10. webby
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    but I think he's still trying to figure out why it only needs 2 and not 4 if I'm not mistaken?
     
  11. Xiufeng

    Xiufeng Member

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    Yes, exactly. I don't know anything about the "MICU" on the diagram that I have. I don't know how wiring up one of that customized module could fix both front and rear. As far as I can tell, front and rear are wired in parallel, at least from the point out of the "MICU".
     
  12. ethlar
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    ethlar Grumpy Moderator

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    i think because the resistor is bridging the positive and ground on the circuit with or without the bulb present its tricking the bulb detection component into never hyperblinking. the left side and right side signals may be somewhat linked in the micu even if they go to separate pins for front and rear to the harness

    old school blinker modules regulated the speed of the blink by the bulb resistance, i want to say its a simple R-C circuit. Newer cars may have a digital regulation for the blink speeds and just use a binary logic for if the bulb is detected or not, but still uses resistance to check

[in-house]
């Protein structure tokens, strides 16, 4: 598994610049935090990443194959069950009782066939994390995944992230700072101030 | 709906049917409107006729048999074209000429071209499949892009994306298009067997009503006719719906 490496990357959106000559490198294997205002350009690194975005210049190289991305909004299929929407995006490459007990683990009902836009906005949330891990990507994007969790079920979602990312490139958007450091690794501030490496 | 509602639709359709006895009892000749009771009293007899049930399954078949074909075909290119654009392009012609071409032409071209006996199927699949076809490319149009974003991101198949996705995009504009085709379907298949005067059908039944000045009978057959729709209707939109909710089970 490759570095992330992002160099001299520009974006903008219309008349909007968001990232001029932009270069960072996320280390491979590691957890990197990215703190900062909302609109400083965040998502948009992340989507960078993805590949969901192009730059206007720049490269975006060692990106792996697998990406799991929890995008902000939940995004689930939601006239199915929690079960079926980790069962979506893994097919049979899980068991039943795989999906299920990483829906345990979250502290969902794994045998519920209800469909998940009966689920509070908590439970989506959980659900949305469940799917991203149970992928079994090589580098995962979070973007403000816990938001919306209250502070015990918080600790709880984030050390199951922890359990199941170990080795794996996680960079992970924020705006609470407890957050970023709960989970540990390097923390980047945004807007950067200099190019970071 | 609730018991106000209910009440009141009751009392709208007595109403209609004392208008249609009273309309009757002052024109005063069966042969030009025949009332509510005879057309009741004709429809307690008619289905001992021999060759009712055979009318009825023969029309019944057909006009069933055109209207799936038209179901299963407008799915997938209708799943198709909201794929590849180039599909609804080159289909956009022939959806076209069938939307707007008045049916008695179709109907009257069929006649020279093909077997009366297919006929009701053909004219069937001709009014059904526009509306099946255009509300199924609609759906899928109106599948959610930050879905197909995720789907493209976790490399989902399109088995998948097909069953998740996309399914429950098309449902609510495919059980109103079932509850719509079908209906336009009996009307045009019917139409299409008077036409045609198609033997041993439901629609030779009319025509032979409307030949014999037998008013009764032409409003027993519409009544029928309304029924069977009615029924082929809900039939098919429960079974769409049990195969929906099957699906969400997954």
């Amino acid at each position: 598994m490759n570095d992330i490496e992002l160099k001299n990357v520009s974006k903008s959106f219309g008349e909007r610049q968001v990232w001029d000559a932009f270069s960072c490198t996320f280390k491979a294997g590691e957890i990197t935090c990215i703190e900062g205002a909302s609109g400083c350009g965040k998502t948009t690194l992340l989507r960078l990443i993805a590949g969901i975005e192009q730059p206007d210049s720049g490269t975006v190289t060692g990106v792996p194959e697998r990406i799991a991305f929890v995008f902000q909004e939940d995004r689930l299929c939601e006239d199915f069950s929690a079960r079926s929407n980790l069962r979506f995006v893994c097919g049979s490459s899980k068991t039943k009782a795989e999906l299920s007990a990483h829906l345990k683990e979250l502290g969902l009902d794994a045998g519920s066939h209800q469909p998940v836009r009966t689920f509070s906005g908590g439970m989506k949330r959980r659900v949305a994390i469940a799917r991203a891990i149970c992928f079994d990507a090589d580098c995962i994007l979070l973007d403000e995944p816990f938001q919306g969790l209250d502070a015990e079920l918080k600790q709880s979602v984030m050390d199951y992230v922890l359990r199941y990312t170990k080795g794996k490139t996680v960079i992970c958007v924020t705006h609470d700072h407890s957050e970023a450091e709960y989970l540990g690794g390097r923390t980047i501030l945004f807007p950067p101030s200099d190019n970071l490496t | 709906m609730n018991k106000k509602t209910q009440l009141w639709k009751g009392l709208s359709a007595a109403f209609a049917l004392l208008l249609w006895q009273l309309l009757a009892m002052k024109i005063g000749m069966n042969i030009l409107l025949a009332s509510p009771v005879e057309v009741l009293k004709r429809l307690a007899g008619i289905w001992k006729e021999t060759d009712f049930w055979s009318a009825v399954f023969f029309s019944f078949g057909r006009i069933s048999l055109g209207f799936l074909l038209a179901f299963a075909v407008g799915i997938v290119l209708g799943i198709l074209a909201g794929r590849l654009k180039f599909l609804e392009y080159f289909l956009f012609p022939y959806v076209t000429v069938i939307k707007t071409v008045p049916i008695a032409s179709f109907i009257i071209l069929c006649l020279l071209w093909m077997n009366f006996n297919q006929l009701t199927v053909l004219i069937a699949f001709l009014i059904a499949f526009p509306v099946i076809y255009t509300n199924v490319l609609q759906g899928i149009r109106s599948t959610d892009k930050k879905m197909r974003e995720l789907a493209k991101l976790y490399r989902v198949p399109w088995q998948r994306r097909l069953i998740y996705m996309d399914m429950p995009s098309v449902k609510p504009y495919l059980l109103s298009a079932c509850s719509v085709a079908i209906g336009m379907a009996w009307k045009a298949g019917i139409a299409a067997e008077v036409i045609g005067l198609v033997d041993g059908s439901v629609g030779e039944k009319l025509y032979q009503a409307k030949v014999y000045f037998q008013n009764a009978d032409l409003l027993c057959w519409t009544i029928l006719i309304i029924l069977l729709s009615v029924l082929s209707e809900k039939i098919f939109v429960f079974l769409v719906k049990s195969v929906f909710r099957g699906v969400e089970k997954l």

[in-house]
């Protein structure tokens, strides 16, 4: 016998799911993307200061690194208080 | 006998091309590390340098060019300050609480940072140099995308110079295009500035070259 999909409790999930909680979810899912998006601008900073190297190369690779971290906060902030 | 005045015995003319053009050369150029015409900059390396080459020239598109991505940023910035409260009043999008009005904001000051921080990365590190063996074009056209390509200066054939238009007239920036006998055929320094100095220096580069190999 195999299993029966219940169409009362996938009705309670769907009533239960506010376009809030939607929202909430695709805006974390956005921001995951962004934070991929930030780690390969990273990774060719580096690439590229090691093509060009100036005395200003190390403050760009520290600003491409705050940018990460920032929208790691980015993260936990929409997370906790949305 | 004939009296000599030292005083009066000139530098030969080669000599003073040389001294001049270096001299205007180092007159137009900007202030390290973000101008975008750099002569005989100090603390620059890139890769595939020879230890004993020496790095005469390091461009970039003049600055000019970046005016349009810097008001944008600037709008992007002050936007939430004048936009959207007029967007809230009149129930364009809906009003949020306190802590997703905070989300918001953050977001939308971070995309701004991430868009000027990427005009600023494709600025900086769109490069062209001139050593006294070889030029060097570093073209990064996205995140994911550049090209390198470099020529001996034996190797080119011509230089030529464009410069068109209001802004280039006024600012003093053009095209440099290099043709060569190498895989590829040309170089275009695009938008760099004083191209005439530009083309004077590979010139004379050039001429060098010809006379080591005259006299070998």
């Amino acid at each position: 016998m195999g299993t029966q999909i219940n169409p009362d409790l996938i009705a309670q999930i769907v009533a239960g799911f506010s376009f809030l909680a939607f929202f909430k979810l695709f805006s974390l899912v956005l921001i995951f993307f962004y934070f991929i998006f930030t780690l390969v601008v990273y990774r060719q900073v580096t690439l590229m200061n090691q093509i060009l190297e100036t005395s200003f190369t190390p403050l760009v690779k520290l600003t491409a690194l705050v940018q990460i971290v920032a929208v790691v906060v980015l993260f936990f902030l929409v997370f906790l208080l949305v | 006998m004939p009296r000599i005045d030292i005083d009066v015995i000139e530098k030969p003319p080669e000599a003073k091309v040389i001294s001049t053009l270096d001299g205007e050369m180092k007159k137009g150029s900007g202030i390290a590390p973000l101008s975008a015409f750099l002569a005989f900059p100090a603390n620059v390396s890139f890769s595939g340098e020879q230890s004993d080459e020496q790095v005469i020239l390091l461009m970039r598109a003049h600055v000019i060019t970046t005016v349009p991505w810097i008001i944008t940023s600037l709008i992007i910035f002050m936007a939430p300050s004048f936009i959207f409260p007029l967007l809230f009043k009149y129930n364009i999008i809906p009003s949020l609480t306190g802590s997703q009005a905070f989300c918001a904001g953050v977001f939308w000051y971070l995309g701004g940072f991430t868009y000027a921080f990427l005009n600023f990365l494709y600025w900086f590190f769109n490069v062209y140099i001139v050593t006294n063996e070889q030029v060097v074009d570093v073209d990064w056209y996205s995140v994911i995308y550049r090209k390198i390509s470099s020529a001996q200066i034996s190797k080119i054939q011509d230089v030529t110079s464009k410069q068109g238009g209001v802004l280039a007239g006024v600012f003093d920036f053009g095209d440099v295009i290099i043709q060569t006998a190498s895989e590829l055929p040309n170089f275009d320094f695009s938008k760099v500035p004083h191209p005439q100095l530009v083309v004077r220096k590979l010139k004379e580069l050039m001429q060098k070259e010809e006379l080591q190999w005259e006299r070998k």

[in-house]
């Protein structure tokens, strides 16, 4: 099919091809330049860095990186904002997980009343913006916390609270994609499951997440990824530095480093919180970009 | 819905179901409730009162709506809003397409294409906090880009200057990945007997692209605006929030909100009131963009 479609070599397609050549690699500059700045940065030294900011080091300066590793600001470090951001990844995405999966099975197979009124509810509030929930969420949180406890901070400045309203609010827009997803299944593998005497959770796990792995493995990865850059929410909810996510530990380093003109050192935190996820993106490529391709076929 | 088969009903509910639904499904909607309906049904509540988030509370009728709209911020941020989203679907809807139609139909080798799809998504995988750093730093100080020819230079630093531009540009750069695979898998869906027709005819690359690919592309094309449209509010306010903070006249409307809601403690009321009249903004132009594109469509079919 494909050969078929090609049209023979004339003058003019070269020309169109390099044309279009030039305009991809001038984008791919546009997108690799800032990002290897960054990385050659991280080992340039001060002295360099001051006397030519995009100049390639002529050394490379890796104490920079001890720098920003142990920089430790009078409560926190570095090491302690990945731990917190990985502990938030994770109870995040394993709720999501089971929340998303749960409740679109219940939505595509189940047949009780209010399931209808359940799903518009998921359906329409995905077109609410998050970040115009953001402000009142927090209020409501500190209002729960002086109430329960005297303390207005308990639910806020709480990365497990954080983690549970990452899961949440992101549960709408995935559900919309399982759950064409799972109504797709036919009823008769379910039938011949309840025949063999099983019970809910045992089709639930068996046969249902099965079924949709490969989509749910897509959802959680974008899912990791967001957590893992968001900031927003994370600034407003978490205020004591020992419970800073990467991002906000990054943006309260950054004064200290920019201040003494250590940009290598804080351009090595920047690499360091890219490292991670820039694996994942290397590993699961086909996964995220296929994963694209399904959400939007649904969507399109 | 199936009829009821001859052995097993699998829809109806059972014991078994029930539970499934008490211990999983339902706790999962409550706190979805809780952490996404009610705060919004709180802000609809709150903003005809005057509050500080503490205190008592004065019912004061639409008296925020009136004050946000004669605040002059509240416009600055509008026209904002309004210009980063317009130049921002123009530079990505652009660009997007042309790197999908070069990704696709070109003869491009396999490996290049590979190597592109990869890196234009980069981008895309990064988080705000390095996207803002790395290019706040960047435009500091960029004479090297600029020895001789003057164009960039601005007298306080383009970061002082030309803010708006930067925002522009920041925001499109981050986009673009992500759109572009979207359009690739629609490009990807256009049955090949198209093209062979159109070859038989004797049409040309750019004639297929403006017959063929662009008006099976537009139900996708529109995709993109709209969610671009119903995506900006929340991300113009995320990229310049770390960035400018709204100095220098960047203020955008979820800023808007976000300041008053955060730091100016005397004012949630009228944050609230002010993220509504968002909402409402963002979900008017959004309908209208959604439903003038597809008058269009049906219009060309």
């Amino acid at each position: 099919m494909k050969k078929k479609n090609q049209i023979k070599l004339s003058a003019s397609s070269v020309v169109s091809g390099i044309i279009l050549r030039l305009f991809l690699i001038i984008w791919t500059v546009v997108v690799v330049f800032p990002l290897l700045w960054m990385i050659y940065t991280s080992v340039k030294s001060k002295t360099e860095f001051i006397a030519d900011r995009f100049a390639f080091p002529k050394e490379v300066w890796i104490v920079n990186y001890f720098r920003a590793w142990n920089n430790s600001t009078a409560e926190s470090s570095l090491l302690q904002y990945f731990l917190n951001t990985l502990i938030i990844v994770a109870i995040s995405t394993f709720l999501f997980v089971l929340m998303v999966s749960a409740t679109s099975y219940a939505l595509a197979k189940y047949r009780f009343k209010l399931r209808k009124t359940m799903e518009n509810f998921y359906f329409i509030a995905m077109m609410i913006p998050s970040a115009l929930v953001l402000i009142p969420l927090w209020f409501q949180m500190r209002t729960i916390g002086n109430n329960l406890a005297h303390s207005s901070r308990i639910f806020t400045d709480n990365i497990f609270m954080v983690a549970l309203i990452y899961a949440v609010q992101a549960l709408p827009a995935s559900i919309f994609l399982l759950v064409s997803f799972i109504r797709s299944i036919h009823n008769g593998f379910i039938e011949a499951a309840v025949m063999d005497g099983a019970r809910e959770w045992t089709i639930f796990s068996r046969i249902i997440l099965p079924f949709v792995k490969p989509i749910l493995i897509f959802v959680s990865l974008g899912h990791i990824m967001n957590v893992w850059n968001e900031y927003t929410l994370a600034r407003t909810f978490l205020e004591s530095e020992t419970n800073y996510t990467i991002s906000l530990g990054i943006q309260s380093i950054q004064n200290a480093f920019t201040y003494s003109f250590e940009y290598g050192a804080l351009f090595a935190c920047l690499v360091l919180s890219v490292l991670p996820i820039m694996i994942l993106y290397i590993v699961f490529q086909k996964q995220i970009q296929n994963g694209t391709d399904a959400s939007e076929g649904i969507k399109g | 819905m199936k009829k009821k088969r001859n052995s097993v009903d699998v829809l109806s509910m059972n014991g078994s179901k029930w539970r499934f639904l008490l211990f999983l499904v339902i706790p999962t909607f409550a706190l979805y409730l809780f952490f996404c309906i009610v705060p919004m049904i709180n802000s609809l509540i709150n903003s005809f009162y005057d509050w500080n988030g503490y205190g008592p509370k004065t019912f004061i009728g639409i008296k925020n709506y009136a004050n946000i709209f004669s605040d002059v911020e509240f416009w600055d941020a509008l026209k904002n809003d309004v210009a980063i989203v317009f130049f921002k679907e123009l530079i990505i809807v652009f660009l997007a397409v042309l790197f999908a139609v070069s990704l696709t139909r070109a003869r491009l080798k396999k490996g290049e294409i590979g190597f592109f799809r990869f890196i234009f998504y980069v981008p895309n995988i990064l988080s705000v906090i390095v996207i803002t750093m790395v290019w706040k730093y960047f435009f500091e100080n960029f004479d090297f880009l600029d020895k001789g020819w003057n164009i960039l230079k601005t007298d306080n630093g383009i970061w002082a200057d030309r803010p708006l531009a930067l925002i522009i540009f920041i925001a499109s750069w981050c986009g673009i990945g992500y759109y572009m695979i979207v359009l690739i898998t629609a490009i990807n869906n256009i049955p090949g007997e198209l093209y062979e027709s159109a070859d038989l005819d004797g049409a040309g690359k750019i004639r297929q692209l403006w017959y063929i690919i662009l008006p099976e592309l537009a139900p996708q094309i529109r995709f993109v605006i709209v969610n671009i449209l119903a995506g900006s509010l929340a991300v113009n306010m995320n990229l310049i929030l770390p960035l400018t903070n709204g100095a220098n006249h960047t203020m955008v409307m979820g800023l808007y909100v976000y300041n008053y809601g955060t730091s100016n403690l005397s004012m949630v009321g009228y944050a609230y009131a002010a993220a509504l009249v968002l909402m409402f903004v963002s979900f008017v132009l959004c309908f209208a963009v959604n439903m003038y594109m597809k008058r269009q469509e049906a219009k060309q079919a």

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  13. Xiufeng

    Xiufeng Member

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    My curiosity is trying to push me to buy one of those decoder, crack it open, and see what's inside. :) My fear is I might see a PCB with a chip on it. The casing looks like plastic so it shouldn't only work by resistance, knowing how hot my standard 6Ω resistor gets:flame:.
     
  14. ethlar
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    ethlar Grumpy Moderator

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    i think the plug and play decoder is the same resistor just in a case with some thermal compound since it gets warm enough he says to install on metal
     
  15. Xiufeng

    Xiufeng Member

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    If so then it must be of different resistance, instead of 6 ohm. Otherwise it would be completely equivalent to my resistor. And I need one for each of the four corners, 4 in total, but he only needs two in total in the rear (or front, technically, it’s just way easier to install in the rear), and he claims that each one of his “box” will apply to both front and rear on the same side.